Mohammad Ali Abtahi is a genial cleric and Tehran's first politician to keep a blog, which has made him an Iranian cyber star.
Opposition detained by security forces
Mohammad Ali Abtahi is a genial cleric and Tehran's first politician to keep a blog, which has made him an Iranian cyber star. He once posted a photograph from his mobile phone of a prominent conservative journalist picking his nose. This week, he was detained by security forces: one of a growing number of leading opposition intellectuals, politicians, journalists, bloggers and human rights activists rounded up by the jittery regime to prevent them mobilising opposition to President Ahmadinejad's "stolen" election victory.
Their detention will only fuel the anger on the streets. Mr Abtahi was a vice president under Iran's reformist president, Mohammad Khatami, and a senior campaign adviser to Mehdi Karrubi, a reformist presidential challenger. Yesterday, two prominent supporters of Mir Hossein Mousavi, the reformist presidential candidate whom the opposition insists was the winner of Friday's allegedly sham election, were detained. One was Saeed Laylaz, the editor of a business daily who frequently gave interviews to western media.
He was quoted as saying after the election: "I'm sure they didn't even count the votes. I do not accept this result. It is false." Also detained was Mohammad Reza Jalaipour, a leading member of Mr Mousavi's campaign who was arrested at Tehran airport as he was about to return to Britain, where he studies at Oxford University. His famous father, Hamid Reza, a sociologist, also was detained but later released. A decade ago, as editor of reformist newspapers serially shuttered by the regime, Mr Jalaipour senior was so accustomed to being hauled before courts he would arrive carrying his toothbrush, ready to be jailed.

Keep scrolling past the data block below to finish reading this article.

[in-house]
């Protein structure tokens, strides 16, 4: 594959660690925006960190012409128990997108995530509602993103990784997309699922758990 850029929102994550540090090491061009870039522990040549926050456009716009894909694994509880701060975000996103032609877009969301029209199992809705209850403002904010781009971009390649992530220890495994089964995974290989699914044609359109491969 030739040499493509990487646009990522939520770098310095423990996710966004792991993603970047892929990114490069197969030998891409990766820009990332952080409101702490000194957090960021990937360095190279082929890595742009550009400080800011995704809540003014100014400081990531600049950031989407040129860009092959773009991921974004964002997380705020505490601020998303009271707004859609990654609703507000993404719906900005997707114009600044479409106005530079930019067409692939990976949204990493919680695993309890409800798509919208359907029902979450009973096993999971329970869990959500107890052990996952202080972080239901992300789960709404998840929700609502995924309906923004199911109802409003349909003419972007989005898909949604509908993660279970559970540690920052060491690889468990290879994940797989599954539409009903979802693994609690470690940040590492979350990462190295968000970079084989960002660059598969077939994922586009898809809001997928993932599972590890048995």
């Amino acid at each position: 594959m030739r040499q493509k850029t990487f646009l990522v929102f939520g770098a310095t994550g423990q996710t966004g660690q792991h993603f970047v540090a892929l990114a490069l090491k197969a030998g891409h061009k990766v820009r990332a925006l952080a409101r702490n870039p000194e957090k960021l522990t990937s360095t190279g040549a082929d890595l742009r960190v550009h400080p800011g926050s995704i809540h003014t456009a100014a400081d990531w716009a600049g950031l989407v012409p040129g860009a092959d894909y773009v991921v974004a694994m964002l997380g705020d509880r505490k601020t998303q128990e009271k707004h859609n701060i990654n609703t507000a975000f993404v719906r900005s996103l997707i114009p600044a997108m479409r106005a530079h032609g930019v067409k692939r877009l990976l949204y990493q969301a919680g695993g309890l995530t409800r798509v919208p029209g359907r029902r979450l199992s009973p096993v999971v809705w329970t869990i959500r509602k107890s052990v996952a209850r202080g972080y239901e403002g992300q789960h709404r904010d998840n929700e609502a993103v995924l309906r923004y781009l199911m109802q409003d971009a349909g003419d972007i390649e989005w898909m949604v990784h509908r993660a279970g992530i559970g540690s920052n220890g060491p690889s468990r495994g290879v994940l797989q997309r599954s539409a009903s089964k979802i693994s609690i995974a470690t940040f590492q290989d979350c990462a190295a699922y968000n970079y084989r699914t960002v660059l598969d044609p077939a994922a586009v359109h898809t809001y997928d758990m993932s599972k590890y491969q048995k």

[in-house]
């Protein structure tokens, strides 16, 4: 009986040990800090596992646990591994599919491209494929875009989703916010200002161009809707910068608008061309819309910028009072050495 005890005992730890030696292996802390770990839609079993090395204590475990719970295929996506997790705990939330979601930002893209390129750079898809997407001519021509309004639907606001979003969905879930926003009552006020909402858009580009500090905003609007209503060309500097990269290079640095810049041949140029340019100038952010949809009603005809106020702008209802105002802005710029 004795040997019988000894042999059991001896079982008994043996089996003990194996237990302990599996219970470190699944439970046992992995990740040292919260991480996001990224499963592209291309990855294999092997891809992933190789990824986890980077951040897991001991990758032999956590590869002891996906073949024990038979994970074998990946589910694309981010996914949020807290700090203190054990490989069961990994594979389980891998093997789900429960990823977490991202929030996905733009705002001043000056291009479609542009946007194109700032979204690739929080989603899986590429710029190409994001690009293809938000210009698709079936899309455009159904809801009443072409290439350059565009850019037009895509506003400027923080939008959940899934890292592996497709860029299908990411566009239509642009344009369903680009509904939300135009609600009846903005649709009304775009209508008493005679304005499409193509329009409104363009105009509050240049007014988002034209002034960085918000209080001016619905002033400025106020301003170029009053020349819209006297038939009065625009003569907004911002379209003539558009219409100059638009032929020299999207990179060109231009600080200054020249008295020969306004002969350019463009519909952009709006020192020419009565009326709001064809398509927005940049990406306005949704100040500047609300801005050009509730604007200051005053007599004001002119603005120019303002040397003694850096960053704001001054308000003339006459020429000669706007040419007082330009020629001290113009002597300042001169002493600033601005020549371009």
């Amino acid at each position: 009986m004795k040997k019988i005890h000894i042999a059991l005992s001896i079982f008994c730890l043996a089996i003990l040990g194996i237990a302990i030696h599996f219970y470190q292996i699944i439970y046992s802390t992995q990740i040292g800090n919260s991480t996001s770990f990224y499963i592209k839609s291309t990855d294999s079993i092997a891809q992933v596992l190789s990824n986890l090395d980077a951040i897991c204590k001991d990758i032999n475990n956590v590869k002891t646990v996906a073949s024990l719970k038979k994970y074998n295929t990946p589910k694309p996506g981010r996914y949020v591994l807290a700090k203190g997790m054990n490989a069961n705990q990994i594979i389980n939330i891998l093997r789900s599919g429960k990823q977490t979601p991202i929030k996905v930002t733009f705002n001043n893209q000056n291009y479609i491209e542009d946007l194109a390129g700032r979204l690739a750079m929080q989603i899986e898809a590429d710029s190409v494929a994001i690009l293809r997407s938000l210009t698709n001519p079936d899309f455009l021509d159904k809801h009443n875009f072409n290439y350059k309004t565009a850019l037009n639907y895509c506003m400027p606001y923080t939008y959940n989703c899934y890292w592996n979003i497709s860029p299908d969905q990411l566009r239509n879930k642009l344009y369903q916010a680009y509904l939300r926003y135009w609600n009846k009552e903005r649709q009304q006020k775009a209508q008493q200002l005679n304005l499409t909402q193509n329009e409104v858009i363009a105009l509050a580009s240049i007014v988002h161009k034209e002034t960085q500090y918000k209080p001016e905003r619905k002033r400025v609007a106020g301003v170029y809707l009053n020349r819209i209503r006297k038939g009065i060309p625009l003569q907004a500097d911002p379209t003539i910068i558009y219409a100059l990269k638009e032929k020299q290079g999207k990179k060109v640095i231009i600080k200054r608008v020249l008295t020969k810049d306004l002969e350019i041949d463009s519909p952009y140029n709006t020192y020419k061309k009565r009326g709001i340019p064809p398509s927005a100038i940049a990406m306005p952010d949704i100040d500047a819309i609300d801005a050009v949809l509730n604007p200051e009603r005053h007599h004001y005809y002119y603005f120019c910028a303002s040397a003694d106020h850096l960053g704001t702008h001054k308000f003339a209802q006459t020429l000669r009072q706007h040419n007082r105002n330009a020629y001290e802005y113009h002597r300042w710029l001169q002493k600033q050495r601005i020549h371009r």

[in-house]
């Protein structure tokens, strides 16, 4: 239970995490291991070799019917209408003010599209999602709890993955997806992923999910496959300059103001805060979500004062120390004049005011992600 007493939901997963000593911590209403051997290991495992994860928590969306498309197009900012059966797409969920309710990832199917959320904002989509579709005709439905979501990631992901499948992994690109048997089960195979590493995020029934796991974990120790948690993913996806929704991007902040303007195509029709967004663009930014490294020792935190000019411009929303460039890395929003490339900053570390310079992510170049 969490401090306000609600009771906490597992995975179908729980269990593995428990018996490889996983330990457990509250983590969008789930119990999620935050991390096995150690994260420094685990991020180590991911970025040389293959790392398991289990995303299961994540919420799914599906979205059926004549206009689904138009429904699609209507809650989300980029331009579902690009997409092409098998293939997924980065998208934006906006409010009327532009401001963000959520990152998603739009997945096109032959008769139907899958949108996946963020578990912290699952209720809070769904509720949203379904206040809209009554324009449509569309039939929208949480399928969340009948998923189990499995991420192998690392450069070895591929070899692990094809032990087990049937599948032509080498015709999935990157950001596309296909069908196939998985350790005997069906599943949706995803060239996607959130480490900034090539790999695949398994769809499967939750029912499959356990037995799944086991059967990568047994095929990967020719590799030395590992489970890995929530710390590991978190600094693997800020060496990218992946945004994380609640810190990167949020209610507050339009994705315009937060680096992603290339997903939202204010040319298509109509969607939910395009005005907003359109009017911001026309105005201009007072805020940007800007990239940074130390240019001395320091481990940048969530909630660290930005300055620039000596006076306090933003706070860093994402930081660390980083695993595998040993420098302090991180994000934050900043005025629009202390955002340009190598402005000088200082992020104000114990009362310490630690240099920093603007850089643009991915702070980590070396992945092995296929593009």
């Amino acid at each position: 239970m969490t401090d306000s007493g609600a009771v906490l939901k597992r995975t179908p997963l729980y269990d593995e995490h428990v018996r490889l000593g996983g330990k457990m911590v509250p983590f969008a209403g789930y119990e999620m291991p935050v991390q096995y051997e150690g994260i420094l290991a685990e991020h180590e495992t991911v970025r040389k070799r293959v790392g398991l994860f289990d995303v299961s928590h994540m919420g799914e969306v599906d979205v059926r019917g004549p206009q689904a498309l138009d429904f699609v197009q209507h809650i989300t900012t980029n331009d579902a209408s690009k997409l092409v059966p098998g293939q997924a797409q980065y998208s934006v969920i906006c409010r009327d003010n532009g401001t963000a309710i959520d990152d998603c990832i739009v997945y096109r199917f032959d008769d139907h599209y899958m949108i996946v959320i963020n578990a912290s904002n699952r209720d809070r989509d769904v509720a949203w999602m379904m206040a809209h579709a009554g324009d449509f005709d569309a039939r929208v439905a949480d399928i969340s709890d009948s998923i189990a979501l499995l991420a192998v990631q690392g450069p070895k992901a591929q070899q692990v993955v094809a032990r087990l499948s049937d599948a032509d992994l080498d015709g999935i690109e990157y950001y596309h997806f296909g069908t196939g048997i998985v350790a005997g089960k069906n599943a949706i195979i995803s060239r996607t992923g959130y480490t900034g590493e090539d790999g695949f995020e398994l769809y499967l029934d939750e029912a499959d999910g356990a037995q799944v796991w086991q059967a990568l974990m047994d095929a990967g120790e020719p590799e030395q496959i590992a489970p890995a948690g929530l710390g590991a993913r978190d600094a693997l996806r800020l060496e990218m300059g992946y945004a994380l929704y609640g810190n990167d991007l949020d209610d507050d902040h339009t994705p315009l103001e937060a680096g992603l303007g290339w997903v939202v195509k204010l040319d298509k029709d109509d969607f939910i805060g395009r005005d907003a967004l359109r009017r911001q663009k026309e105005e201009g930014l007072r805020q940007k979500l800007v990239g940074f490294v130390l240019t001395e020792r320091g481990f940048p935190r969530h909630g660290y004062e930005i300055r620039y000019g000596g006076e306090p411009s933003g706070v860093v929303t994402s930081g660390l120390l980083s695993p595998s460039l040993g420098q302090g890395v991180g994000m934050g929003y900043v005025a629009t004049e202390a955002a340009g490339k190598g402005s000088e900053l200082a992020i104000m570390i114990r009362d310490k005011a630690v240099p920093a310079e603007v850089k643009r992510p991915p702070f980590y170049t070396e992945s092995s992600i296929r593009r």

Another Mousavi campaigner, who has shed blood for his convictions, was arrested yesterday. Sa'id Hajjarian, while serving as Mr Khatami's political strategist nine years ago, was shot in the head by Islamic vigilantes, leaving him with permanent injuries. Other prominent reformist figures are proving impossible to silence. There was a stinging rebuke by a dissident grand ayatollah, whose religious ranking trumps that of the embattled supreme leader, Ayatollah Ali Khamenei.
"No one in their right mind can believe" the official results, declared Grand Ayatollah Hossein Ali Montazeri, once the officially designated successor of the late Ayatollah Khomeini, founder of the 1979 Islamic Revolution. "A government not respecting [the] people's vote has no religious or political legitimacy," he added in a web statement from the holy city of Qom, where he lives effectively under house arrest.
Although a bête noire of the regime after Ayatollah Khomeini sacked him as his anointed heir in 1989 for lambasting the treatment of dissidents and calling for an open government, the octogenarian grand ayatollah remains one of Iran's most venerated clerics. With human rights activists predicting many more arrests, other senior reformists will be packing their toothbrushes and kit bags. firstname.lastname@example.org